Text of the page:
Tuesday, 26 October, 2021

Destruction of Buddhist heritage in Pakistan annoys Sri Lankan people

  • Sun Online Desk
  • 20th September, 2021 08:02:38 PM
  • Print news
Destruction of Buddhist heritage in Pakistan annoys Sri Lankan people

Pakistan has been trying to boost its relations with Sri Lanka to undermine domination by rival India in South Asia region.

And it has found a way to expand bilateral relations by promoting tourism to Buddhist sites in Pakistan to bond with Sri Lankan people. However, to everyone’s dismay, the heritage sites in Pakistan has seen widespread demolition of Buddhist carvings and stupas and statues of Buddha, especially in Swat valley.

Moreover, Chinese -funded Diamer-Bhasha dam project – cum hydropower plant is going to cause destruction of whopping 30,000 raw carvings and scriptures of Buddhist origin in in the Gilgit-Baltistan area of Pakistan- administered Kashmir.

All this has revived the horrific memories of the destruction of two giant and 2000-year-old statues of Buddha carved into the hillside in Afghanistan’s Bamiyan valley. This certainly does not forebode good signs for the Pakistan government’s plans to expand relations with Sri Lanka using religious tourism as a peg.

A few months ago, Pakistani President Dr Arif Alvi had sought to seek closeness with Sri Lankans when he met a delegation of Sri Lankan Buddhist monks in Islamabad and spoke about religious tourism being an excellent platform to strengthen ties. 2 However, the Pakistan government has even failed to protect heritage Buddhist sites from radical, religious fanatics in the country. In 2020, a 1,700 year-old statue was demolished by a few Pakistani people in Khyber Pakhtunkhwa, the northwestern province of Pakistan. The statue was crucial since it was known around the world for being the main cradle of the Buddhist civilisation.

The desecration of the statue filmed the whole incident on a mobile phone. The video of the demolition went viral on social media. While civil activists and human rights activists expressed concerns, many Pakistani nationals supported the unfortunate act. Rawalpindi resident Umer Usmani hailed the desecration act by linking it with the teachings of Islam. “As a Muslim, it is very necessary to smash and ruin all the idols in order to keep the Muslim separate identity from other nations. Pakistan was made on the basis of Islam, so Islam requires to eradicate the idolatry as our grandfather Ibrahim and the holy Prophet (pbuh) did,” Usmani said on Twitter.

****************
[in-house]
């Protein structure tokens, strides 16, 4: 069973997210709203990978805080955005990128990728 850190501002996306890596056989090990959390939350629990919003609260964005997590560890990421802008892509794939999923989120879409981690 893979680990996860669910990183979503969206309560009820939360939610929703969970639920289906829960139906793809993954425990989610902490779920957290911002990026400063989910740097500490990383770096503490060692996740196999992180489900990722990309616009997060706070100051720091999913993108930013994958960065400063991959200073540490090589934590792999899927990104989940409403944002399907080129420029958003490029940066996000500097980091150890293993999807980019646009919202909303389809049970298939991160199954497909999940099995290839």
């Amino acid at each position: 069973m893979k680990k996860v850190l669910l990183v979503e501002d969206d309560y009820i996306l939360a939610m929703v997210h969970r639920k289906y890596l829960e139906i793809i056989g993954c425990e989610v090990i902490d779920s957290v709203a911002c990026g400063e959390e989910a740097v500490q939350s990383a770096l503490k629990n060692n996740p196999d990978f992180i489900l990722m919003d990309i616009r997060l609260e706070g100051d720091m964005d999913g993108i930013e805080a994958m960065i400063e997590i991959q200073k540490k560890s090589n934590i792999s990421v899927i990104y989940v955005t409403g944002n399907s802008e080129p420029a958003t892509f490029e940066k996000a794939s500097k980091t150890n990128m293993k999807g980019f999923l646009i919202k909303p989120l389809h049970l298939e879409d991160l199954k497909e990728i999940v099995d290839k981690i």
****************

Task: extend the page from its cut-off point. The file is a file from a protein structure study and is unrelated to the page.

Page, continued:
Human rights activist Ihtesham Afghan cited Talibani acts of demolition of Bamiyan valley to describe the demotion of the statue in Pakistan. “The 1800 old Bhudda remains founded in Takht-i- Bahi & smashed by religious extremists. The real aim of putting extremism in people’s mind is to washout the identity of those who are living in this region as they done before in Afghanistan,” Afghan said.5 The destruction site was just a few km from Takht-i-Bahi, which is one of the most popular destination in

Pakistan and visited by a large number of people from Sri Lanka, Korea and Japan. In such scenario, it would be difficult for Pakistan to develop confidence among Sri Lankans and thus to develop friendly cooperation.

Ancient Buddhist rock carvings, paintings and sculptures are often damaged in Pakistan. Sometimes paintings are blackened and repainted with Pakistan’s national flag. Pakistan is home to the world’s earliest civilisation. But the heritage asset has fall victim to discretion, vandalism, illegal excavation and smuggling. While there are global calls to preserve Buddhist history and heritage, the Pakistan government has failed to do so.

“The armed Taliban has been routed from Swat and the threat is over now. But these sites face new threats from land mafia; artifact smugglers; negligence of the government; and lack of awareness among people about its history,” says Osman Ulasyar, an artist and activist from Pakistan.

The number of tourists has seen sharp decline due to the country being labelled as a hub of terror activities. Now, the demolition of religious structure not just lowered the tourist flow and revenue but also created challenges for Islamabad to maintain cordial relations with neighbor countries, especially Buddhist- majority Sri Lanka. Moreover, Pakistan Prime Minister Imran Khan’s intervention in the Sri Lankan government’s decision to cremate all Covid-19 infected dead bodies including those of Muslims had annoyed the local Buddhist population. While the leadership of both countries may get along well over common agenda to counter India, the desecration of Buddhist heritage in Pakistan is certainly not going to be taken by Sri Lankan population lightly.

Source: Islam Khabar